Unschooling means that we put our faith in our kids’ in-built, God-given curiosity.
We believe that an individual’s passions typically point toward the knowledge they need for life and success in their unique mission and calling. We believe, like Richard Branson, Jamie Oliver, and John Holt, that education isn’t one size fits all.
This means that my main job as a parent/educator is to help my kids go deep in their passions, even as I go deep in my own.
Unschooling gives us wide freedom within safe boundaries. And here are a few of the reasons why it’s been a beautiful fit for my children with special needs.
1. They know they have gifts.
Each of my children, no matter their abilities or disabilities, has grown up hearing again and again that they are here for a reason–that they matter.
Because we’ve done our best not to value or praise book learning over other types of learning, my three have grown up with a sense of confidence.
And because they haven’t had to defend themselves against constant school bullying, they have more peace with the way God made them. (While still going through the angst of normal adolescence, ahem.)
2. They can focus on strengths.
I am a word-lover all the way, an author and blogger blessed to do work I love. But put me in a room full of scientists and I’d feel like a dunce. Of course kids with special needs feel that way too, when surrounded by others who excel in areas they currently can’t.
That’s why the safety of homeschooling, and the freedom of unschooling, is such a gift. It lets them excel in their own areas and feel smart in their own ways.
3. They can make progress according to their own inner timeline and development.
I’ve always told my kids, even when I have moments of doubt, that everyone is ready for things at different times.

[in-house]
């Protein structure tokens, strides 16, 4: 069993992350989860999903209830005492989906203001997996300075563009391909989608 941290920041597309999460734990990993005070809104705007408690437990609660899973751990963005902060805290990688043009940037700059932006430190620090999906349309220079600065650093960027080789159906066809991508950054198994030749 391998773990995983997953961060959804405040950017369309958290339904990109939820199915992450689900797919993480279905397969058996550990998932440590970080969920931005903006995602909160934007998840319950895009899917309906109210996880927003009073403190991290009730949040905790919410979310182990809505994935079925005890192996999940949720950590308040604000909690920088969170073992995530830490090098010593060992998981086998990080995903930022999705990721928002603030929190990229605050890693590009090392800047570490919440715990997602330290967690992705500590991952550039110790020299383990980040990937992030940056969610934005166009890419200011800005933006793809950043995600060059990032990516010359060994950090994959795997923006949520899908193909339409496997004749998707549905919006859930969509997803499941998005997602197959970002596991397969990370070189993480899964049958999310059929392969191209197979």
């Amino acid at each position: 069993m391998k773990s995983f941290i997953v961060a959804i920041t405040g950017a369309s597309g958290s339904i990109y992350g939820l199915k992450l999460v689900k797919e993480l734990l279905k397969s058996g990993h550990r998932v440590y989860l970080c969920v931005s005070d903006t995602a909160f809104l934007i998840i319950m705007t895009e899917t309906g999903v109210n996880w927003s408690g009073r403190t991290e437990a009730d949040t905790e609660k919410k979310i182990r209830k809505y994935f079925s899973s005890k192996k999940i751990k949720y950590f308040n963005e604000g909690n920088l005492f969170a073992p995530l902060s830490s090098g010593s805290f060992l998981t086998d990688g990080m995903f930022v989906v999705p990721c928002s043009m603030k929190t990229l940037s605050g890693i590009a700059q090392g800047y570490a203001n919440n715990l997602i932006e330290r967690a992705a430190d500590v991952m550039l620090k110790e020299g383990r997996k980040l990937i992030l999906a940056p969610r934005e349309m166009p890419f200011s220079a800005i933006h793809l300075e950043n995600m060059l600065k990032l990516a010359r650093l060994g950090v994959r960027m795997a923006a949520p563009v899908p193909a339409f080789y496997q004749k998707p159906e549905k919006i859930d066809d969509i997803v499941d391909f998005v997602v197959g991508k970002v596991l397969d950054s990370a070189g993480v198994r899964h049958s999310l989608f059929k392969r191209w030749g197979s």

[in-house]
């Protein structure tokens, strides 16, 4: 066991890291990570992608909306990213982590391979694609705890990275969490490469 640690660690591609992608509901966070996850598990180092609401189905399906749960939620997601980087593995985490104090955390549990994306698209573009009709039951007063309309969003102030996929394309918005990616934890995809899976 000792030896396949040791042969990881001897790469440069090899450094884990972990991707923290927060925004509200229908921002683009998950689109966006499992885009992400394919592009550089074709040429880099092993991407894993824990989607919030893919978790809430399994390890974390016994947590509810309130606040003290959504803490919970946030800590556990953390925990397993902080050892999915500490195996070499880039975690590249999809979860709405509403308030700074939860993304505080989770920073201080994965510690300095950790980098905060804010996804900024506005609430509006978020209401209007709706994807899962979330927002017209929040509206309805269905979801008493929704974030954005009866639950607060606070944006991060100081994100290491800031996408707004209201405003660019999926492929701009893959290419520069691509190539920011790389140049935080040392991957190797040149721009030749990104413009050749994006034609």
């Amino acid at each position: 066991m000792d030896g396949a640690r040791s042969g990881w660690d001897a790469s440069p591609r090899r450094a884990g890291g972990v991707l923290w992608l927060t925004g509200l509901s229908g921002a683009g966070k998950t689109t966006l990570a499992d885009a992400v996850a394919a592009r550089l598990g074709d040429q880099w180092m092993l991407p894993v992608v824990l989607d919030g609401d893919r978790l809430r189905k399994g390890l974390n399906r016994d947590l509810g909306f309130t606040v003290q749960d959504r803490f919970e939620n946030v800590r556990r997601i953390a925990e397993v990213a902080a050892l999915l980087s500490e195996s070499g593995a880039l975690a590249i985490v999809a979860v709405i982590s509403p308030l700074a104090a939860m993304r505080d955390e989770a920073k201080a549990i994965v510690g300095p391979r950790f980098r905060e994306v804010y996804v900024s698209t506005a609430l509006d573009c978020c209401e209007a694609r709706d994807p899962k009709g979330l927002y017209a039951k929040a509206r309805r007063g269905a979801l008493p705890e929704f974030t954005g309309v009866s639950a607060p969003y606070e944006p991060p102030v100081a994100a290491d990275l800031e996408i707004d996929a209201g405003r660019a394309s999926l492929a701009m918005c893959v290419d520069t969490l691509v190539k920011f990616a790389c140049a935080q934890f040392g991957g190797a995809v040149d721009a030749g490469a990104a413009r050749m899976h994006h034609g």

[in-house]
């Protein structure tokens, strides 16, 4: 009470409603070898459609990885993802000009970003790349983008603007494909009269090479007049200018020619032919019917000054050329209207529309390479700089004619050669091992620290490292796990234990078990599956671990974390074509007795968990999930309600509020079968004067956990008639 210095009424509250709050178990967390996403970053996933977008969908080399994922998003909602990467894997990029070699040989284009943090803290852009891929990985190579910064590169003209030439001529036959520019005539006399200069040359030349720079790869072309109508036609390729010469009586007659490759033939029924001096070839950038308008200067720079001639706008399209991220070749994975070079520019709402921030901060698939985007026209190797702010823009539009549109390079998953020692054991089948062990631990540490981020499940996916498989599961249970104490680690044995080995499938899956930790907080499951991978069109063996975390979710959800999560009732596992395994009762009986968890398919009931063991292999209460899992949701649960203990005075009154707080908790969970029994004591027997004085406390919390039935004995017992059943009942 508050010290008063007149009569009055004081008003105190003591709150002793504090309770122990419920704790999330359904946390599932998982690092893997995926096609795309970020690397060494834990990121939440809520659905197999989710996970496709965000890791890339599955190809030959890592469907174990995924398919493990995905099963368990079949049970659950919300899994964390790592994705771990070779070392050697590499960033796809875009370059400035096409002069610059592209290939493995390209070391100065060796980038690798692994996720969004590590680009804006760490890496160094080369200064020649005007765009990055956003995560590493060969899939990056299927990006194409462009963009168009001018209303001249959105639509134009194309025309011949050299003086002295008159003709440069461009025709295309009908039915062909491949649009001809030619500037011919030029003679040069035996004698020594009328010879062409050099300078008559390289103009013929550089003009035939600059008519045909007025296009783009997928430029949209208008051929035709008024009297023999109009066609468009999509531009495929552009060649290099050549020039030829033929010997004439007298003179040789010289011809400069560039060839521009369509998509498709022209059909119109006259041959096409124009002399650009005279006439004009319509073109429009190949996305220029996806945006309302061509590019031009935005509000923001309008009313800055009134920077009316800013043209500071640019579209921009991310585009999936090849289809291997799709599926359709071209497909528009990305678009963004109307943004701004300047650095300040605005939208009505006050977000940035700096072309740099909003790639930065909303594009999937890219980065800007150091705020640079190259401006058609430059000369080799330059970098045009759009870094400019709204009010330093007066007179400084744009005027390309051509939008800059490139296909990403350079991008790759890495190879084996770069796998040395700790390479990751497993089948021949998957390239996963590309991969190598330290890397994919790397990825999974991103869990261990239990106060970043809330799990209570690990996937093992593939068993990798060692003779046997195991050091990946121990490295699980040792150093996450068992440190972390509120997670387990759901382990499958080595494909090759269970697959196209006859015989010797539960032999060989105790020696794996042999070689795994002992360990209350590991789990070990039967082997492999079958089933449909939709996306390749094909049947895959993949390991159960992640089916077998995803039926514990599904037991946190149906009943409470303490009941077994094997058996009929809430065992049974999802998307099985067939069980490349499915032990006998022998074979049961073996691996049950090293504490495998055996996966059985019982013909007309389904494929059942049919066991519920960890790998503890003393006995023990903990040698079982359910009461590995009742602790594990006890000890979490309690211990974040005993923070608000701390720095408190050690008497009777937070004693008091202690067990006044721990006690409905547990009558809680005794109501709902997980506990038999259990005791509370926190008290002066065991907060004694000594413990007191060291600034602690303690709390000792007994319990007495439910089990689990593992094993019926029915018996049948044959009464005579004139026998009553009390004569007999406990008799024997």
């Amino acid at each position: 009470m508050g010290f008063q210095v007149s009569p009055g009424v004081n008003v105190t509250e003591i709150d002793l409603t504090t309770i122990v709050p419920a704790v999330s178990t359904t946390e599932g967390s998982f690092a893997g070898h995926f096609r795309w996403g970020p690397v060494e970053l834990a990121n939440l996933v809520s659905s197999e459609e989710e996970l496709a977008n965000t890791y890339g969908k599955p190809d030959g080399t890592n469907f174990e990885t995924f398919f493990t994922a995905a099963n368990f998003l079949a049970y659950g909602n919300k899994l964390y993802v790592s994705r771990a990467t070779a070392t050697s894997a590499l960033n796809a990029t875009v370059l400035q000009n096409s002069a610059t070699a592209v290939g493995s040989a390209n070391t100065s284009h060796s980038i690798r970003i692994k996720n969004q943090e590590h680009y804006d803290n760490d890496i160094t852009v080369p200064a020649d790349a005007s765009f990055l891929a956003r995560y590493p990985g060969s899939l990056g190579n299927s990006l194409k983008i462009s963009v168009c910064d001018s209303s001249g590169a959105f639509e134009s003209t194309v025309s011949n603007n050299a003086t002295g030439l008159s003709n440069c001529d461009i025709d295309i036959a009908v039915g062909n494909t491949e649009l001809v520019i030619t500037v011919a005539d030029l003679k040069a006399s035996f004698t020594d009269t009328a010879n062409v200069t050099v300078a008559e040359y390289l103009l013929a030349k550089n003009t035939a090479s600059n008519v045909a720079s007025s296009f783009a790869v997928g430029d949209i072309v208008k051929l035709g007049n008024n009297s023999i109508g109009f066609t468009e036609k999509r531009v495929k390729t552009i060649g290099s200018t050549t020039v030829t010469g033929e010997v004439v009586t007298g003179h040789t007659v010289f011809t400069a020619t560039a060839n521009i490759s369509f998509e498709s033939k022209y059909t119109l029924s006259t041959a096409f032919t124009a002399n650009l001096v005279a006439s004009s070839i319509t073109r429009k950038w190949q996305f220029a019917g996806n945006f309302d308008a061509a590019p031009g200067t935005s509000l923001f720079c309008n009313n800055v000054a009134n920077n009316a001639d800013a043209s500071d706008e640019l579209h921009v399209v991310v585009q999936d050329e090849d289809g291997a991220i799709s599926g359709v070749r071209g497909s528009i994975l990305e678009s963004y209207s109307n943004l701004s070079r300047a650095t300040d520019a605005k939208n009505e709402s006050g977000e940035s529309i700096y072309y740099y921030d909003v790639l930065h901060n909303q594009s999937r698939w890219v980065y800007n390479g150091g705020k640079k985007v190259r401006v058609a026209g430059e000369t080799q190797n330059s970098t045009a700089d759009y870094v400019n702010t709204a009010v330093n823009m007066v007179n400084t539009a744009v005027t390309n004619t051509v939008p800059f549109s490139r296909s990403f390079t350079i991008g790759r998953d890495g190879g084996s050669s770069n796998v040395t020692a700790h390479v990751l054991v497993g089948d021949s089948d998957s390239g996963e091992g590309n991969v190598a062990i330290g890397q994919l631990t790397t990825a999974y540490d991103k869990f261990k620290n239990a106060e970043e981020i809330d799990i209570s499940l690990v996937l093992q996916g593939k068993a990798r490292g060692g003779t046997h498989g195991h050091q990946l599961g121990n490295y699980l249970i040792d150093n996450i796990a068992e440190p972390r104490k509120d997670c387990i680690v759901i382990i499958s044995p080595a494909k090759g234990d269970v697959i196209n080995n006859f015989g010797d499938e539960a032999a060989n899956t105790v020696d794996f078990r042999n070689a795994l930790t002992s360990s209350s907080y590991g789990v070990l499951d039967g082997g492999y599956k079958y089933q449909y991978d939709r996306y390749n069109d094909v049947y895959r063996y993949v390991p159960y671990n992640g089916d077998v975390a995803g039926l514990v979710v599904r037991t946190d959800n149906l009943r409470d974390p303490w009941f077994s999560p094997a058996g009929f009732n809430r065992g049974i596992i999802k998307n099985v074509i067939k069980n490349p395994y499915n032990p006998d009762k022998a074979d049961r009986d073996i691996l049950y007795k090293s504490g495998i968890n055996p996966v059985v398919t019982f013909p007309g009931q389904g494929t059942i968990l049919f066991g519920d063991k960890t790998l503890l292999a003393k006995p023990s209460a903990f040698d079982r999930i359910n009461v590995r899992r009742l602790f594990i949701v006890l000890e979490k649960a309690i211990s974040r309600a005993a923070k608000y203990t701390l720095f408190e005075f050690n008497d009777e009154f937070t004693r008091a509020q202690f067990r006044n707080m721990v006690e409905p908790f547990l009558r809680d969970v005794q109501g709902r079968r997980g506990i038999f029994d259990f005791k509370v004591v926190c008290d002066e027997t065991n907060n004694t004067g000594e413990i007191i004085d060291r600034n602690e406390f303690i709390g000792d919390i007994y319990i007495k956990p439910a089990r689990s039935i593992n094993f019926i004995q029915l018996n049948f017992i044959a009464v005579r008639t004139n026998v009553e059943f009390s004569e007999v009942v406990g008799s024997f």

I cling to the wisdom of Plato: “Never discourage anyone who continually makes progress, no matter how slow.”
I tell them that God has given each of us exactly what we’ll need for His calling on our lives, provided we’re willing to work hard and develop it. All of us don’t need the exact same skill set or abilities because we don’t have the same ultimate purpose!
4. They don’t believe in artificial distinctions that don’t matter.
Thanks to unschooling, in our home math isn’t more important than a willingness to do the chores with a happy heart. The ability to complete a worksheet correctly isn’t ranked higher than the ability to show compassion to someone in need.
Love of learning and love of others matter most, and we have both in abundance.
We’re not racing toward some fake finish line that ends at age 18, or after college, or EVER.
No matter what our abilities, we live to learn, so that we can learn to live–today, tomorrow, and in all the days yet to come.
If you enjoyed this post, check out Jamie’s book, Introverted Mom: Your Guide to More Calm, Less Guilt, and Quiet Joy.
Are you homeschooling children with special needs as well? What have you found has worked best for your family?